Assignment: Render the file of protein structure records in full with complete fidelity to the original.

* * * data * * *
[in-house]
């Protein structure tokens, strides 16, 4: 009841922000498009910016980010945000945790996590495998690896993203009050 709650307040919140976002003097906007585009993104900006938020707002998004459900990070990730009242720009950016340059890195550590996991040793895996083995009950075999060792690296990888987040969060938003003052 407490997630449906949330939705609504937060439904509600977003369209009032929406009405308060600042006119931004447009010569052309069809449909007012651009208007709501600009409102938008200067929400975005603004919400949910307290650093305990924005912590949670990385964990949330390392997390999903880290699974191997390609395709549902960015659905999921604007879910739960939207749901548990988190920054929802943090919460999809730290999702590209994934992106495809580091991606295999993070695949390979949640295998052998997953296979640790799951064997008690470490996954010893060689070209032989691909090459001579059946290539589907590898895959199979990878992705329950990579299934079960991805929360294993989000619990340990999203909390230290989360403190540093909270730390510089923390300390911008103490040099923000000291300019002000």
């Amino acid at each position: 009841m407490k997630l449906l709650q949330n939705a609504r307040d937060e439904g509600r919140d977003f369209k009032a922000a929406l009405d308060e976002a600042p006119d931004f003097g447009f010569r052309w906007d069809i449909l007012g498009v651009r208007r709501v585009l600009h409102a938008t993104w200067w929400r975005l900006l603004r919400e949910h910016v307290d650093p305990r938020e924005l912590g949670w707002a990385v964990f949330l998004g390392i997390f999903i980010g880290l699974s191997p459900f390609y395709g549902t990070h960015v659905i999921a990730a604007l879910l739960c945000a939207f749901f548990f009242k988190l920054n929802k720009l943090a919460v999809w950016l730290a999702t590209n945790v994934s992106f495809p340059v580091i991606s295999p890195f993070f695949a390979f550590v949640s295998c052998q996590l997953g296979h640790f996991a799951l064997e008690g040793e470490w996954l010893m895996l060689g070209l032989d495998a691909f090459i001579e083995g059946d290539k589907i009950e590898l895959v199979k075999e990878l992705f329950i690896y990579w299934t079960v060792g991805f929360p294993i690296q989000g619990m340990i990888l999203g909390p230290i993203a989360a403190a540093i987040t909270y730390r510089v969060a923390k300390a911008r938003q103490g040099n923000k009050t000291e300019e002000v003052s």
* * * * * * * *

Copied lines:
[in-house]
């Protein structure tokens, strides 16, 4: 009841922000498009910016980010945000945790996590495998690896993203009050 709650307040919140976002003097906007585009993104900006938020707002998004459900990070990730009242720009950016340059890195550590996991040793895996083995009950075999060792690296990888987040969060938003003052 407490997630449906949330939705609504937060439904509600977003369209009032929406009405308060600042006119931004447009010569052309069809449909007012651009208007709501600009409102938008200067929400975005603004919400949910307290650093305990924005912590949670990385964990949330390392997390999903880290699974191997390609395709549902960015659905999921604007879910739960939207749901548990988190920054929802943090919460999809730290999702590209994934992106495809580091991606295999993070695949390979949640295998052998997953296979640790799951064997008690470490996954010893060689070209032989691909090459001579059946290539589907590898895959199979990878992705329950990579299934079960991805929360294993989000619990340990999203909390230290989360403190540093909270730390510089923390300390911008103490040099923000000291300019002000």
């Amino acid at each position: 009841m407490k997630l449906l709650q949330n939705a609504r307040d937060e439904g509600r919140d977003f369209k009032a922000a929406l009405d308060e976002a600042p006119d931004f003097g447009f010569r052309w906007d069809i449909l007012g498009v651009r208007r709501v585009l600009h409102a938008t993104w200067w929400r975005l900006l603004r919400e949910h910016v307290d650093p305990r938020e924005l912590g949670w707002a990385v964990f949330l998004g390392i997390f999903i980010g880290l699974s191997p459900f390609y395709g549902t990070h960015v659905i999921a990730a604007l879910l739960c945000a939207f749901f548990f009242k988190l920054n929802k720009l943090a919460v999809w950016l730290a999702t590209n945790v994934s992106f495809p340059v580091i991606s295999p890195f993070f695949a390979f550590v949640s295998c052998q996590l997953g296979h640790f996991a799951l064997e008690g040793e470490w996954l010893m895996l060689g070209l032989d495998a691909f090459i001579e083995g059946d290539k589907i009950e590898l895959v199979k075999e990878l992705f329950i690896y990579w299934t079960v060792g991805f929360p294993i690296q989000g619990m340990i990888l999203g909390p230290i993203a989360a403190a540093i987040t909270y730390r510089v969060a923390k300390a911008r938003q103490g040099n923000k009050t000291e300019e002000v003052s």